Although it was raining off and on, we also decided to visit the London Aquarium. It is the biggest in Europe and well worth the price of admission. There are three very cool aspects to the design. First, you walk over the top of the aquarium to get in--the glass bridge tends to freak out little kids but we loved it. Second, you start out at floor -2. You don't realize it, but you are walking on a very slight incline and eventually the walk spirals up to the first floor. Third, the sea life is grouped by geographical origin. The best tank held an Easter Island statue with sharks and rays circling around.
Beverly thought the lion fish, sea horse and turtles were most ready for their close-ups. Her new camera app really provides fantastic photos. We ended up dining at a first rate Italian restaurant called Locale. Beverly's pasta was freshly made and the meatballs were Mama Mia good. Jon also enjoyed his lasagna. It was right across the street from the hotel.
Day Ten: The Magic of London:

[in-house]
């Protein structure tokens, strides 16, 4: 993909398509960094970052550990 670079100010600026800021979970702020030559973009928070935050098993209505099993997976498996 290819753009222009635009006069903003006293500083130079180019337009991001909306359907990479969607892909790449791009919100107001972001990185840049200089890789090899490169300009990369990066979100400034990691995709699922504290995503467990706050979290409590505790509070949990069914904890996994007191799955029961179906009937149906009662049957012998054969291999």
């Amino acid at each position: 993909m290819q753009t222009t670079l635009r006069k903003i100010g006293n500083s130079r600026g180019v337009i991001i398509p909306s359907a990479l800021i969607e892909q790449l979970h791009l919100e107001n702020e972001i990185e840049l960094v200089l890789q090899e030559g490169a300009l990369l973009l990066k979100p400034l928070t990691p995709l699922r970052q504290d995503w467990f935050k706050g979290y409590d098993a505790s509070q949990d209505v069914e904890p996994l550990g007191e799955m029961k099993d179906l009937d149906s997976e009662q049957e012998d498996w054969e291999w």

On the bus, we met a family from Brockton (Jon's old home town) that had a grandma with bad knees just like Beverly. Allyne's only a couple years older than Beverly but still works 3 days a week developing housing programs for the city of Boston.
We rode to Victoria Station where we met our guide Barry and headed for the Thames where we boarded a boat to travel to the Tower of London--which is located directly behind the Tower Bridge. The London Bridge of nursery rhyme fame is gone. Well, it still exists but it is now located at Lake Havesu, California.
On the grounds of the Tower, we were introduced to our own Beefeater or Yeoman Warder. To obtain this position, one must serve 22 years in Her Majesty's service, not be convicted of a crime, and, as our guy confessed, "It doesn't hurt if you are good-looking." He told us about all the former queens who were beheaded, the legend of the ravens (if the six left leave, the tower will fall down) and also showed us England's crown jewels.